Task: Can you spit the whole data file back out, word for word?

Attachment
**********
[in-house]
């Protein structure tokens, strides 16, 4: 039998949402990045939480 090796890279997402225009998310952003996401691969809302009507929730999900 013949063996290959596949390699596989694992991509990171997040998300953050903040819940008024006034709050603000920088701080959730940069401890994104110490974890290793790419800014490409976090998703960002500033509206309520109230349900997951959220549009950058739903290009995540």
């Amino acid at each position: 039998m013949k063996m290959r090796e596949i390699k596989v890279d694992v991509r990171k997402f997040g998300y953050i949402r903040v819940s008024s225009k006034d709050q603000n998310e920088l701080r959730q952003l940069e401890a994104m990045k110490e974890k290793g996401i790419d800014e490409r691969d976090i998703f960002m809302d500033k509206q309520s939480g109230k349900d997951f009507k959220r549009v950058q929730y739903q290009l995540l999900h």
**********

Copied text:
[in-house]
């Protein structure tokens, strides 16, 4: 039998949402990045939480 090796890279997402225009998310952003996401691969809302009507929730999900 013949063996290959596949390699596989694992991509990171997040998300953050903040819940008024006034709050603000920088701080959730940069401890994104110490974890290793790419800014490409976090998703960002500033509206309520109230349900997951959220549009950058739903290009995540």
């Amino acid at each position: 039998m013949k063996m290959r090796e596949i390699k596989v890279d694992v991509r990171k997402f997040g998300y953050i949402r903040v819940s008024s225009k006034d709050q603000n998310e920088l701080r959730q952003l940069e401890a994104m990045k110490e974890k290793g996401i790419d800014e490409r691969d976090i998703f960002m809302d500033k509206q309520s939480g109230k349900d997951f009507k959220r549009v950058q929730y739903q290009l995540l999900h």